In the end, nobody can predict which software applications will be around for the long haul, so it's important that we engage ourselves in learning as many as possible so that we can make an informed decision on which ones are right for us.

Saturday, April 4, 2015

The Marriage of Melody and Mac !!!

When Edison invented the cylinder phonograph to record and playback sound, the initial thought was that it would become useful as a business tool for dictation. Little did anyone know that this began the long journey to the marriage of Melody and Mac. Many innovations and advances needed to occur at the right time and the right place for us to be where we are now in the realm of the digital media time-line.

During the years of 1840 through 1899, several innovations in sound and music came to life. Emile Berliner invented both the microphone (1877) and the flat record player entitled the Gramophone (1887). Shellac gramophone disks will be developed in 1897 and speeds will vary on disks issued by companies in different countries. Danish inventor Valdemar Poulson invented magnetic wire sound recording in 1889. In the same year, Louis Glass invents the modern jukebox and installs it in a saloon in San Francisco. In 1892, Music Publishers begin renting office space on 28th street in New York City, in an area that would become known as “Tin Pan Alley.” “After The Ball” by Charles K. Harris, the songs' composer and publisher, became the first sheet music to sell a million copies. These years also began the convergence of music and film. In 1895, the Lumiere Brothers use piano music with a motion picture program and in 1896, an orchestra is used with silent motion pictures for the first time.

Mass duplication becomes possible between 1900 and 1924. This mass duplication makes the record industry possible. Edison, RCA Victor, and Columbia become big names in the industry, primarily because they had held the most patents on existing technologies. Disks become the preferred music medium over cylinders. Radio broadcasting begins during this time-frame, and the music industry finds a place for both the new and the old technologies. In 1900, Eldredge Johnson develops the first system of mass duplication of pre-recorded flat disks. RCA Victor's “Victrola” model record player is introduced and introduces a variable turntable speed control that will accommodate the collection of phonograph records that will be produced during that time. The Victrola's speeds ranged from 71-76 rpm, but disks from some countries and from some companies were being produced anywhere in the 66-90 rpm range. US manufacturers will come to an agreement in 1928 to standardize the rate of 78.26, and eventually standard speeds will be used world-wide.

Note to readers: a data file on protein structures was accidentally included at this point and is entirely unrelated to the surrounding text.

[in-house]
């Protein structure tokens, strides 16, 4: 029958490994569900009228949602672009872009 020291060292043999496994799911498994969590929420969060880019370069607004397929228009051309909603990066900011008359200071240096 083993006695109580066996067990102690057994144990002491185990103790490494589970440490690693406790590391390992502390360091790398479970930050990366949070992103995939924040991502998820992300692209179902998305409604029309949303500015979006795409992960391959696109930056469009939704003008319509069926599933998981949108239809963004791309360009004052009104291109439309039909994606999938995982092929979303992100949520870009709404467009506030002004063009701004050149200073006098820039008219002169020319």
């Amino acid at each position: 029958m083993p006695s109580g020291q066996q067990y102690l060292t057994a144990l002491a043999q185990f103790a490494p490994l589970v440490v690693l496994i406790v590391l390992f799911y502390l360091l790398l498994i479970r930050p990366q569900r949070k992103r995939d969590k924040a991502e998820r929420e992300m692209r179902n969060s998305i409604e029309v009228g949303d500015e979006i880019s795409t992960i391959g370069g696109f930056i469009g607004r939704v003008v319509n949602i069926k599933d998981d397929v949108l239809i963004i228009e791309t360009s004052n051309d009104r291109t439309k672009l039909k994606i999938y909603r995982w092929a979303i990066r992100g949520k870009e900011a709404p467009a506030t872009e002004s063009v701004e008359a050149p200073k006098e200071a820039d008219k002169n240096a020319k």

In 1906, John Ambrose Fleming, a British scientist developed the first vacuum tube that was called a valve. In 1907, Lee de Forest is granted a patent for the first three-element vacuum tube. The third element of the tube was called a grid and allowed the tube to amplify signals which made radio with voice and music practical. In 1908, the double-sided phonograph record are introduced. In 1909, experimental radio station broadcasts were attempted by Charles Herrold and his assistant Ray Newby and by 1912, they begin the first regular public radio broadcasting of voice and music. In 1912, disk recordings overtake cylinders, which leads to the Edison Company introducing a disk player.

Recording technology continued to advance and analog sound reproduction improved. Radio joined the ranks of entertainment media in the home and recordings and radio became intertwined; allowing broadcasters to play records over the radio. In 1926, the National Broadcasting Company becomes the first radio network, followed by the Columbia Broadcasting Network in 1927. In 1928, manufacturers begin standardization on 78.26 rpm phonograph records. Although RCA begins work on a 33 1/3 rpm record during this time period, it fails as it is not capable to stand up to repeated plays and it will be many more years before a LP record is developed that is good enough for consumer use. In 1940, New York City sees FM radio broadcasting become regular. Captured German magnetic tape recorders are brought to the US and are copied for commercial use in 1946. In 1948, the commercial 33 1/3 LP disc is introduced by Dr. Peter Goldmark of Colombia Records and in 1949 RCA Victor develops 45 rpm phonograph records. This was intended to replace the 33 1/3 LP discs, but failed to do so. 45 rpm discs did become the preferred media format for singles.

1950 through 1974 was a period of time that revolutionized the fields of sound and broadcast technology, television and magnetic tape. The “space race” launched advances in digital electronics. The development of the integrated circuit that allowed holding thousands of transistors on a single “chip” led to large scale integrated circuits which made the development of microprocessors and memory “chips.” This was the beginning of personal computers and other embedded systems.

The Defense Advanced Projects Agency (DARPA) created a program to connect university research labs. This project was called DARPANET and eventually led to the Internet.

In 1950, RCA gave in and began producing 33 1/3 LP's to compete with Columbia and other manufacturers. By 1955, larger 12” LP's overtake 10” LP's as the preference and by 1957, compatible disk and record players are offered for sale. By 1963, compact tape cassettes and players are developed and in 1964, the 8-track stereo tape cartridge is developed for use in the automobile.